April 13, 2014

A reflection for Palm Sunday

A Collision of Themes
 
The great triumphant procession of palms as well as the betrayed allegiances of the human heart are both woven into the Passion and the death of Jesus.

The liturgy of Passion Sunday is a collision of themes: glorious hosannas and somber omens. Isaiah promised a servant of God who would have a “face like flint” to brave the pummeling, spit, and ridicule. Paul’s lovely hymn in Philippians is one of triumph—“in the name of Jesus every knee should bend, in heaven and on earth and under the earth, and every tongue should confess”—but only after disgrace and ignominious death.
 
It goes unnoticed, for the most part, that the inescapable context of the Passion is a national, tribal, and political struggle. The betrayals are always hatched in the presence of looming authorities who seduce the betrayer—the Judas, the Peter, the disciple in us.
 
You cannot avoid the sense that there is some profound geopolitical strife going on here. The stage is set for armed violence, the raised sword in the cause of right. There are secret police and public meetings of high priests, governors, assemblies. 
 
In the gospel reading from the Saturday prior to every Passion/Palm Sunday, we behold the crisis of allegiance that the people of Jesus’ time faced. In that gospel, Jesus is condemned by logic of self-defense and corporate survival. Chief priests and high councils are threatened by Jesus and his way. He is a menace to national and religious interests. Note the language: “If we let him go on like this, everyone will believe in him, and the Romans will come and destroy both our holy place and our nation.”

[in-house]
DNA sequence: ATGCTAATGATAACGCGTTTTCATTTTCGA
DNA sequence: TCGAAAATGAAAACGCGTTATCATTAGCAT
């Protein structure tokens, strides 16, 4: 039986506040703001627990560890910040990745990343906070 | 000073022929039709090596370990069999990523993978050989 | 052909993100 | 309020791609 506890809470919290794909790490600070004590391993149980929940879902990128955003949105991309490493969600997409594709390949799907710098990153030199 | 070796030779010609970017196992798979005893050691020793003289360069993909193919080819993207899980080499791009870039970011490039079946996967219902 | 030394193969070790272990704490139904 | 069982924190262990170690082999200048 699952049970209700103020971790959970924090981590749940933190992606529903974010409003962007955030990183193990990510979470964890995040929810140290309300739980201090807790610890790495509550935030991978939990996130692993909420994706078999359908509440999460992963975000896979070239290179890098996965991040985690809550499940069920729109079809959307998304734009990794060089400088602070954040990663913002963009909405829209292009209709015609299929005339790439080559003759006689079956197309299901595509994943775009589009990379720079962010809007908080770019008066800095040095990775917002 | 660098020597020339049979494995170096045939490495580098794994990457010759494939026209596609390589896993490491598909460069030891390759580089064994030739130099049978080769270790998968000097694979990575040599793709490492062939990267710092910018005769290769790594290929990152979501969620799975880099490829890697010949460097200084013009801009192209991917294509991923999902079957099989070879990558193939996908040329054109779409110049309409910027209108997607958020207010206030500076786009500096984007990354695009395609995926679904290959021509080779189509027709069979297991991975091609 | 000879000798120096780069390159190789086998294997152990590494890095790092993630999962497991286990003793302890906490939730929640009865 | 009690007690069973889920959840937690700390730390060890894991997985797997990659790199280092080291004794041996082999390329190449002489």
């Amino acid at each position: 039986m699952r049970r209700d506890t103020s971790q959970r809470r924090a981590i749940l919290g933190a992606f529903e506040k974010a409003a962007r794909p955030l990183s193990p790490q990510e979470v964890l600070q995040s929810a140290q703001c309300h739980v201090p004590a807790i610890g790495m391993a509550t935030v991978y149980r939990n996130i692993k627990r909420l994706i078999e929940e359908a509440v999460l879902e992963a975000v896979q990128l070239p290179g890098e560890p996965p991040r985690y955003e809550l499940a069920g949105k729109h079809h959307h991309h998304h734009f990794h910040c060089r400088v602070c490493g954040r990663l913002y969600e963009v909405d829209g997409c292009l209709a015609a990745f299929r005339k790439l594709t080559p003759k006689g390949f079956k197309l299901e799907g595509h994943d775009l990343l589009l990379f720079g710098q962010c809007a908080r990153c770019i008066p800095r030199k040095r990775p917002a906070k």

Caiaphas, that “realistic” murmur of expedience in all our hearts, advises us: “It is better for you to have one man die for the people than to have the whole nation destroyed.”
 
From this telling statement rises the suspicion that the crisis of Palm Sunday is the crisis of every epoch and culture. We are torn between Christ and the tribe, between casting out allegiance with him or with the nation, between the king’s call and safety’s comfort.
 
Under every moral crisis lurks a dread that if we ever fully followed Jesus, we would lose our holy privilege and our clannish protections. In Jesus’ time he was rejected and condemned for reasons of national security. So he is today.
 
This Lenten reflection comes from the Catholic Health Association of the United States. Listen to a podcast of this Lenten reflection here: 2014_palm_sunday.mp3 (5.40 mb)

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